Say we built two large scale portals and sent one to Venus and one to Mars much like in this question but with portals large enough that mass flow rates are not an issue seeing as nobody wants to wait around for 108 billion years for some more habitable planets.

The idea is to dump some of Venus' atmosphere on Mars to get it up to a reasonable temperature, thus leaving us with two semi-terraformed planets rather than just one. (the rest of Venus' excess atmosphere gets dumped out in space and so isn't part of our energy problem)

Now in one of the answers, Demi pointed out that naturally, gas would flow towards Venus despite a 15'000:1 difference in ground-level atmospheric pressure as Venus sits much deeper in the Sun's gravity well. Hence our problem, we need to relocate some of Venus' atmosphere to Mars but just how big of a power station are we going to need...

What I'd like to know is: assuming that we built a whole fleet of air-compressors to force Venus' atmosphere to Mars through our portal (ideally before the end of the millennium), just how much energy would we realistically need to achieve this? (assuming that the portals only represent a small fraction of the total energy expenditure)

Edit: these portals do conserve energy and momentum, if they didn't then all we'd need to worry about is the atmospheric pressure difference. But, when we start adding gravity wells (gravitational potential energy) and orbital velocity (kinetic energy) then the end result becomes... too much for my brain to get a grip on. Something bad presumably if the current answers are anything to go by.

  • 1
    $\begingroup$ xkcd.com/681 $\endgroup$
    – Raditz_35
    Commented Jun 7, 2017 at 11:26
  • $\begingroup$ Pressure is the least of your concern... you need to match Mars orbital velocity starting from Venus one. $\endgroup$
    – L.Dutch
    Commented Jun 7, 2017 at 11:29
  • $\begingroup$ @L.Dutch Ah, I forgot about that. Well, I suppose that's going to blow out the energy budget quite a bit. $\endgroup$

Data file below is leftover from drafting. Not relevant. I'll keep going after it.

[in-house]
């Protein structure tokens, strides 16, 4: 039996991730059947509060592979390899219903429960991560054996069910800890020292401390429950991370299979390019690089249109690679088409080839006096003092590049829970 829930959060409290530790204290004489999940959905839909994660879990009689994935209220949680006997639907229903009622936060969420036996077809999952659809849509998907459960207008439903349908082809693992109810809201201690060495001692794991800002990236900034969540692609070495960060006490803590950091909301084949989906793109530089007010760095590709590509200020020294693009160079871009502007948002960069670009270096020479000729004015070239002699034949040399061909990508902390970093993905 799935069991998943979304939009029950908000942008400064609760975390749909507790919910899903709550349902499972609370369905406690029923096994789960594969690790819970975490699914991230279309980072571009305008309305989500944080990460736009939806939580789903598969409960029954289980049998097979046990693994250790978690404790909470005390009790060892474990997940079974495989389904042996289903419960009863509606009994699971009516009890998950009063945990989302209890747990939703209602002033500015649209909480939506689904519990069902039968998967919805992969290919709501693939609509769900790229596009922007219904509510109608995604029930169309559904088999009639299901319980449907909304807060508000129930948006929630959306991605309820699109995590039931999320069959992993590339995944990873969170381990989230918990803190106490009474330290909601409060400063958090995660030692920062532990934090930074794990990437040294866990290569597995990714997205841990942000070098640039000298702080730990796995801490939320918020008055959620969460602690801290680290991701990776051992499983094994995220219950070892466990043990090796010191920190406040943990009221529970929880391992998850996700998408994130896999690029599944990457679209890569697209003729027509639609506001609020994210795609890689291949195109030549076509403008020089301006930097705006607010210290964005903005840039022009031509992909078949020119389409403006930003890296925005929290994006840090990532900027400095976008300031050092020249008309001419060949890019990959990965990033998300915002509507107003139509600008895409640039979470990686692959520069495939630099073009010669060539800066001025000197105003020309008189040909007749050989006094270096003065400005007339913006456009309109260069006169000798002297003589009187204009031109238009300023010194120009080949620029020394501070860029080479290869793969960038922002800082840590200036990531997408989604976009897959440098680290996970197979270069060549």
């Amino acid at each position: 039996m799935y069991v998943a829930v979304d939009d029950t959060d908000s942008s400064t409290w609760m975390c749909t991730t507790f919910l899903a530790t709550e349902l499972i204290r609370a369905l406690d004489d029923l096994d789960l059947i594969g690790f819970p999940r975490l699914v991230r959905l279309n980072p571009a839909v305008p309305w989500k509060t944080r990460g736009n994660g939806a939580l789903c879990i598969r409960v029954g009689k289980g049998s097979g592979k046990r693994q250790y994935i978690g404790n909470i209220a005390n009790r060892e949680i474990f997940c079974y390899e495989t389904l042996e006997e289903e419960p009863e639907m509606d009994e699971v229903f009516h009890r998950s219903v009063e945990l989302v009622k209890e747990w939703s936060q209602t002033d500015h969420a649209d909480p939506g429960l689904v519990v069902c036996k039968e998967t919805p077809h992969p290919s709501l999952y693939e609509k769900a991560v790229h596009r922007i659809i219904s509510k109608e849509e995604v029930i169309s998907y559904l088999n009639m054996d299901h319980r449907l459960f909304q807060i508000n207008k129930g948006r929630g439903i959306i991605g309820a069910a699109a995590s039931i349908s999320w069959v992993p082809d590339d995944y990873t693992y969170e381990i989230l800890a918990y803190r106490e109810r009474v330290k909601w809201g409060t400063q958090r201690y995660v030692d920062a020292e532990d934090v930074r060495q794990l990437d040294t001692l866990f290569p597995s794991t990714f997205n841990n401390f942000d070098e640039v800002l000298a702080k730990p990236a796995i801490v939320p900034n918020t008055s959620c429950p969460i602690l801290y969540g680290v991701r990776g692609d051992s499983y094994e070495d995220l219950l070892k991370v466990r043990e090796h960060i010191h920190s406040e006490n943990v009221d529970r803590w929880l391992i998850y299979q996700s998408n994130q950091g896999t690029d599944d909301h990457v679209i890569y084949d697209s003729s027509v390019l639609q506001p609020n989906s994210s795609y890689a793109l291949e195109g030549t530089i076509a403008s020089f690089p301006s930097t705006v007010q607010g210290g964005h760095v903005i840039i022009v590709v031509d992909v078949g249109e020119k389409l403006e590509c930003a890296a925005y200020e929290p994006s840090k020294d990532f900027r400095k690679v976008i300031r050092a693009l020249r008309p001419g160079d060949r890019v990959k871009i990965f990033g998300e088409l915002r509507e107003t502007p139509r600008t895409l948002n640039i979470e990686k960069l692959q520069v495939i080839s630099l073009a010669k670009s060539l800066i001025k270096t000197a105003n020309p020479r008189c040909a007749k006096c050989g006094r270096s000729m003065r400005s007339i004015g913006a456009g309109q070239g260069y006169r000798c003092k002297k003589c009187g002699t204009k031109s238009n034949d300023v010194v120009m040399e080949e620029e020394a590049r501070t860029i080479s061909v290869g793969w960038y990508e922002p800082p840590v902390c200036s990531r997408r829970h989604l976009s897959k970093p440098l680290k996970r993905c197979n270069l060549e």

– Samwise
    Commented Jun 7, 2017 at 11:34
  • $\begingroup$ It probably makes sense to say that those portals represents some real tech or way to move the air and are for simplicity of of the question. And they do conserve energy and momentum of that 2 body system. And energy of creating portals is representation of efficiency of the pumping system. If it is the case, because otherwise Q is not interesting, and properties of those portals are unknown and might be any. $\endgroup$
    – MolbOrg
    Commented Jun 7, 2017 at 12:07
  • $\begingroup$ @L.Dutch OP has "Portals". That alone removes orbital characteristics from the list of considerations. $\endgroup$ Commented Jun 7, 2017 at 16:57

4 Answers 4


I would set the portal on Jupiter and add the requirement that extracted atmosphere be subjected to fractional distillation. That would allow taking the gases needed in the ratios desired to actually perform terraforming.


You won't need to spend power to get Venus's atmosphere into the portal, since there's such a pressure differential (90 atmospheres to 0.006) Bernoulli's Principle gives us a speed of:

$$ \text{Air speed}=\sqrt{2*\frac{\text{Venus Surface Pressure(9,000,000)}-\text{Mars Surface Pressure(negligible)}}{\text{Density of air on Venus surface(67)}}}=518\textrm{ m/s}$$

You will not have any problems getting the air through. You'll be getting 34,706 kg per second per square meter of portal (518m/s * 67kg/m^3)

However, (and this is what I'm assuming the question is about) there's still the difference in energy between Venus and Mars that you have to worry about.

Energy from orbital speed

Venus's minimum orbital speed is 34.78 km/s, and Mars' maximum is 26.5km/s. The air goes from about 605 MJ/kg to 351MJ/kg. Your portal is going to have to absorb 244 MJ/kg from orbital speed. Assuming the area of the portal is 1 square meter, you will be dissipating around 8.22 TW. I don't know what your portal is made of but it's probably going to melt from absorbed energy, except for the next part.

Energy from orbital altitude

But there's also the energy cost needed for the change in altitude (from the sun.) At Venus, the air has a gravitional energy of -12.2GJ/kg. At Mars, the air has a gravitational energy of -6.41GJ/kg. To get the air to Mars, you need to expend 5.8GJ/kg. Or, with the above portal (1 m^2, 518m/s low rate) that's 201TW to operate. Now, the waste heat of operation will melt it.


You're going to be spending about 5.6 gigajoules per kilogram of air sent. If open a portal with an area of one square meter, the air will rush through at 518 m/s. With the density of Venus's atmosphere, this means your portal will require 192TW to operate. I don't know what it's made of but the waste heat will probably melt it.

  • $\begingroup$ That seems to pretty much make any attempt to move any appreciable amount of planet further out in the solar system pretty pointless as basically unless I tap a whole star, either I'm just not going to have the energy or I'm going to char grill the planet in question. I guess I need to look elsewhere for my new martian atmosphere. $\endgroup$
    – Samwise
    Commented Jun 7, 2017 at 23:29